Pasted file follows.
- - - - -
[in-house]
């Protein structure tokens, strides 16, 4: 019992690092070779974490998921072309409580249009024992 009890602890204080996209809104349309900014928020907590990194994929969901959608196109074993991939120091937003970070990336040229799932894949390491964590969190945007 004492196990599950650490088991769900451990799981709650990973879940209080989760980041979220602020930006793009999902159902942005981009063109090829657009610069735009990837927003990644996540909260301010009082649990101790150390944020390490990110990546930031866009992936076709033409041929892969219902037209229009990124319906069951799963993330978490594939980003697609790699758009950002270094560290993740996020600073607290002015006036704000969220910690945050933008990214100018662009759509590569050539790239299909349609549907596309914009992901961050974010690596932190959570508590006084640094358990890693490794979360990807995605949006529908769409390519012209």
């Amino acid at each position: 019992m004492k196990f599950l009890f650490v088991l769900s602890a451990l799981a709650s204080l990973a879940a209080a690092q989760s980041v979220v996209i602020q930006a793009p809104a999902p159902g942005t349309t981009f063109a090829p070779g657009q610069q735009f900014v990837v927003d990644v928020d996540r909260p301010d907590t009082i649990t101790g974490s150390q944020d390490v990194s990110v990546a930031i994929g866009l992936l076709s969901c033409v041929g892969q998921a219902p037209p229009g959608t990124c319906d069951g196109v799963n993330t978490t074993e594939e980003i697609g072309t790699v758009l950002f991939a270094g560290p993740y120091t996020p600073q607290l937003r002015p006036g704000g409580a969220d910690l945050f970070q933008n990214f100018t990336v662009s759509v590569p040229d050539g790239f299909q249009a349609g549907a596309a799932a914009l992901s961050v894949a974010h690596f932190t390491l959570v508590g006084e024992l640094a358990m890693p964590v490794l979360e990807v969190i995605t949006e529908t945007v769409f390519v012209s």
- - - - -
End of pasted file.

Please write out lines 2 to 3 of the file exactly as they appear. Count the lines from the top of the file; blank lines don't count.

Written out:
């Protein structure tokens, strides 16, 4: 019992690092070779974490998921072309409580249009024992 009890602890204080996209809104349309900014928020907590990194994929969901959608196109074993991939120091937003970070990336040229799932894949390491964590969190945007 004492196990599950650490088991769900451990799981709650990973879940209080989760980041979220602020930006793009999902159902942005981009063109090829657009610069735009990837927003990644996540909260301010009082649990101790150390944020390490990110990546930031866009992936076709033409041929892969219902037209229009990124319906069951799963993330978490594939980003697609790699758009950002270094560290993740996020600073607290002015006036704000969220910690945050933008990214100018662009759509590569050539790239299909349609549907596309914009992901961050974010690596932190959570508590006084640094358990890693490794979360990807995605949006529908769409390519012209």
């Amino acid at each position: 019992m004492k196990f599950l009890f650490v088991l769900s602890a451990l799981a709650s204080l990973a879940a209080a690092q989760s980041v979220v996209i602020q930006a793009p809104a999902p159902g942005t349309t981009f063109a090829p070779g657009q610069q735009f900014v990837v927003d990644v928020d996540r909260p301010d907590t009082i649990t101790g974490s150390q944020d390490v990194s990110v990546a930031i994929g866009l992936l076709s969901c033409v041929g892969q998921a219902p037209p229009g959608t990124c319906d069951g196109v799963n993330t978490t074993e594939e980003i697609g072309t790699v758009l950002f991939a270094g560290p993740y120091t996020p600073q607290l937003r002015p006036g704000g409580a969220d910690l945050f970070q933008n990214f100018t990336v662009s759509v590569p040229d050539g790239f299909q249009a349609g549907a596309a799932a914009l992901s961050v894949a974010h690596f932190t390491l959570v508590g006084e024992l640094a358990m890693p964590v490794l979360e990807v969190i995605t949006e529908t945007v769409f390519v012209s």